942. Continuous surveillance by whole genome sequencing to identify and manage MRSA outbreaks
Session: Oral Abstract Session: HAI: Surveillance and Reporting
Friday, October 28, 2016: 10:30 AM
Room: 388-390
Background: Methicillin-resistant Staphylococcus aureus (MRSA) is a common and clinically significant pathogen associated with high mortality. Although epidemiologic analyses by infection control agencies are routinely undertaken, the full genetic basis of this pathogen is not routinely monitored or defined with precision greater than multilocus sequence typing (MLST) results, complicating the detection and management of outbreaks of this highly clonal pathogen. We implemented a whole-genome sequencing surveillance program to map the genetic diversity of all MRSA bacteremias identified in an urban hospital center over the course of one year and used it to manage a large outbreak during this time.

Methods: Pacbio long-read sequencing was used to assemble high-quality complete genomes for 137 MRSA isolates. Phylogenetic analyses were performed using Mugsy, Gblocks and RAxML to determine relatedness of bacterial strains and identify transmission events, which were correlated with epidemiological temporal-spatial analyses. Additionally, genomes were compared with NUCmer to characterise the evolutionary changes that occurred in endemic strains.

Results: WGS revealed a diverse MRSA population that included 36% ST105, 36% ST8, 16% ST5, and 12% other sequence types. Isolates within each ST were genetically distinct by WGS indicating that direct transmissions were generally rare; however in one case we confirmed a large outbreak of a subpopulation of MRSA ST105 in a neonatal intensive care unit. Related cases were identified in other wards, including a case that pre-dated the epidemiologically determined outbreak cluster by one month.

Conclusion: We demonstrate that continuous surveillance of WGS is both feasible and necessary to identify transmissions of MRSA with high accuracy and precision, and to map the full extent of outbreaks. Notably, near-real time sequencing of MRSA isolates permits early detection of transmission events compared to standard epidemiological methods, enabling immediate infection control interventions to pre-emptively manage outbreaks.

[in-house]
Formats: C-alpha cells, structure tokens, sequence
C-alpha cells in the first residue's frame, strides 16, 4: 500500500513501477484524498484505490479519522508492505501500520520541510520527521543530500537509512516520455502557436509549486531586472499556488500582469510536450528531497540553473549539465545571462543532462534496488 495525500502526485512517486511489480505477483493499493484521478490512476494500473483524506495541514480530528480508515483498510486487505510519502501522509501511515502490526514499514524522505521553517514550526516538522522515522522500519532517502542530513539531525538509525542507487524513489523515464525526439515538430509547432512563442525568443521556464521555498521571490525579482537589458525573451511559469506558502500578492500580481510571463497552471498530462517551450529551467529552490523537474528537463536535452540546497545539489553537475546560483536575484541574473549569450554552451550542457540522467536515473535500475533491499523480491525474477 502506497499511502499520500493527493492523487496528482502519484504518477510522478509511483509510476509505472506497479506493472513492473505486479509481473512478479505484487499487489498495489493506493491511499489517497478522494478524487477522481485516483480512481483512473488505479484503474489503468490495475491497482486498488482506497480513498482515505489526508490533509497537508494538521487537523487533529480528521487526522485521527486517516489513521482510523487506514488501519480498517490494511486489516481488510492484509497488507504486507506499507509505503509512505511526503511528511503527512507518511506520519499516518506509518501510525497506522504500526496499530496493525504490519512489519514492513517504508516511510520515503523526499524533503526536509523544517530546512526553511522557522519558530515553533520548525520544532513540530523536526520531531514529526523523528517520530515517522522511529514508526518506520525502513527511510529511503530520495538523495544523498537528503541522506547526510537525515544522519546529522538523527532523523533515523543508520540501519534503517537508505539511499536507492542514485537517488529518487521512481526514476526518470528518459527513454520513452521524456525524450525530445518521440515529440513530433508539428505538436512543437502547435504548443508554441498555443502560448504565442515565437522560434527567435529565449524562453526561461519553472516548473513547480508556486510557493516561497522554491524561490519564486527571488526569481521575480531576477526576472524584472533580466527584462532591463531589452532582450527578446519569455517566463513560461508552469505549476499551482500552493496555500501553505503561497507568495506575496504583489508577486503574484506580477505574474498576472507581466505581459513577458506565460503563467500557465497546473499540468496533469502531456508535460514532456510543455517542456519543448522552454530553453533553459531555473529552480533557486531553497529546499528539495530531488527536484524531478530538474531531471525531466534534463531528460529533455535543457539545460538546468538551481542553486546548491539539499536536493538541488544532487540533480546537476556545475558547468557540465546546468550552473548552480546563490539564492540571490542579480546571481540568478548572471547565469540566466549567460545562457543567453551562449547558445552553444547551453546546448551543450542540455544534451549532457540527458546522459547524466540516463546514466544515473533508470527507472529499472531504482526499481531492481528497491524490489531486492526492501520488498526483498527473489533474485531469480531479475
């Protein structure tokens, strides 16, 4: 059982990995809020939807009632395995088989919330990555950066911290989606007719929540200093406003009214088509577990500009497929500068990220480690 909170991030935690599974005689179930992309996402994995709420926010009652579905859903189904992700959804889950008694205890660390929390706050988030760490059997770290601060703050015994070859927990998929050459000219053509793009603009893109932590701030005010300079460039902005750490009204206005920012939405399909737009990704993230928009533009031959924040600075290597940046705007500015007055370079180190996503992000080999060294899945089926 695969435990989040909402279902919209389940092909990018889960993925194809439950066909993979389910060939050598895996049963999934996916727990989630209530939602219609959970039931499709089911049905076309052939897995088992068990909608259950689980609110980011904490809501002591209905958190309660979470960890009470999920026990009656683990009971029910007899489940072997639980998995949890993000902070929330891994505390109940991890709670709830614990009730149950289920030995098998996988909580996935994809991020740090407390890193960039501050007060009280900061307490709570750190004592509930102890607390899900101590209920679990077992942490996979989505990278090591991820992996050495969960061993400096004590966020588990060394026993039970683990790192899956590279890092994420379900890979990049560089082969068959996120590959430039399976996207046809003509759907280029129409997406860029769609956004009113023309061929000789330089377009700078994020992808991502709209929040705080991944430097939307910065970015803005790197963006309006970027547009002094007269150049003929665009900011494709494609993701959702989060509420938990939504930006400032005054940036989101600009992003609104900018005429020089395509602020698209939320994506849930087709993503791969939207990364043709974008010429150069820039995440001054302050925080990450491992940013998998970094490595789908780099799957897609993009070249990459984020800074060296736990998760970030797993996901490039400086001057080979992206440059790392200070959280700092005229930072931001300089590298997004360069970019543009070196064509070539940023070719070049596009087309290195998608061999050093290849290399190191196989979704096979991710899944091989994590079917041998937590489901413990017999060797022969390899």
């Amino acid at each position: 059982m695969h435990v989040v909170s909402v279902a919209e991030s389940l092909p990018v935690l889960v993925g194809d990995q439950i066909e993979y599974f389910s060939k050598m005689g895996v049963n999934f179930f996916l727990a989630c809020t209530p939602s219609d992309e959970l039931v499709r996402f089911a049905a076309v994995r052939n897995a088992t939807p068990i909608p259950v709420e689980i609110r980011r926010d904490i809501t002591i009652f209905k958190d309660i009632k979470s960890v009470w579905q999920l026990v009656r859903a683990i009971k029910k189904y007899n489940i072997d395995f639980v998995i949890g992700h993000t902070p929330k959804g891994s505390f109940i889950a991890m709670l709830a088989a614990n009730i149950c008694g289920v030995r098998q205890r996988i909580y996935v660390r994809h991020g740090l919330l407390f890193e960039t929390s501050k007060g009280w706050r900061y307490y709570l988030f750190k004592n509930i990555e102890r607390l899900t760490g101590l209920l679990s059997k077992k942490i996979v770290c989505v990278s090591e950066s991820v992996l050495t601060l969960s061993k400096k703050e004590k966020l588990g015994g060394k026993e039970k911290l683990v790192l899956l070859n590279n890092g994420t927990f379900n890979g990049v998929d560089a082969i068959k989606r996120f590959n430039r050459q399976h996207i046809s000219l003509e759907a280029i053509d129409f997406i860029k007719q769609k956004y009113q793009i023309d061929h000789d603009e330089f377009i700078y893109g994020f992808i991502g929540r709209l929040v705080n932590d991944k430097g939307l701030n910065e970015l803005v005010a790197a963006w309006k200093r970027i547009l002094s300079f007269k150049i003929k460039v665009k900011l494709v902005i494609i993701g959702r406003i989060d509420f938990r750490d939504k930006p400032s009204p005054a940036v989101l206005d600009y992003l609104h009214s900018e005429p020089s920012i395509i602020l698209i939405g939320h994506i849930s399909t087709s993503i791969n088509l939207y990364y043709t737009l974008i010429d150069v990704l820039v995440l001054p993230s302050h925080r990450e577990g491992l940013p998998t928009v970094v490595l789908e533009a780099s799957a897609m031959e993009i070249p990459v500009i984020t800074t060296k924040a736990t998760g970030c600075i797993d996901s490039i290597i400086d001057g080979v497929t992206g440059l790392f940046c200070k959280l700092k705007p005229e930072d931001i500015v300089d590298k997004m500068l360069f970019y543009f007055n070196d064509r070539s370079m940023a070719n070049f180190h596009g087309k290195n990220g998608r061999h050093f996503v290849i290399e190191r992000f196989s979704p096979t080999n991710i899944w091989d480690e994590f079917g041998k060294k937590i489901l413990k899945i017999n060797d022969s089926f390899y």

Mitchell Sullivan, PhD1, Deena Altman, MD2, Elizabeth Webster, BS1, Martha Lewis, BS1, Zenab Khan, n/a1, Colleen Beckford, MS1, Brianne Ciferri, MPH1, Gintaras Deikus, PhD1, Angela Rendo, BS3, Flora Samaroo, BS3, Robert Sebra, Ph.D.1, Fran Wallach, MD2, Gopi Patel, MD2, Camille Hamula, PhD3, Ali Bashir, PhD1, Eric Schadt, PhD1, Andrew Kasarskis, PhD1, Kathleen Gibbs, MD4 and Harm Van Bakel, PhD1, (1)Genetics and Genomic Sciences, Icahn School of Medicine at Mount Sinai, New York, NY, (2)Infectious Diseases, Icahn School of Medicine at Mount Sinai, New York, NY, (3)Microbiology, Icahn School of Medicine at Mount Sinai, New York, NY, (4)Pediatrics, Mount Sinai Hospital, New York, NY


M. Sullivan, None

D. Altman, None

E. Webster, None

M. Lewis, None

Z. Khan, None

C. Beckford, None

B. Ciferri, None

G. Deikus, None

A. Rendo, None

F. Samaroo, None

R. Sebra, None

F. Wallach, None

G. Patel, None

C. Hamula, None

A. Bashir, None

E. Schadt, None

A. Kasarskis, None

K. Gibbs, None

H. Van Bakel, None

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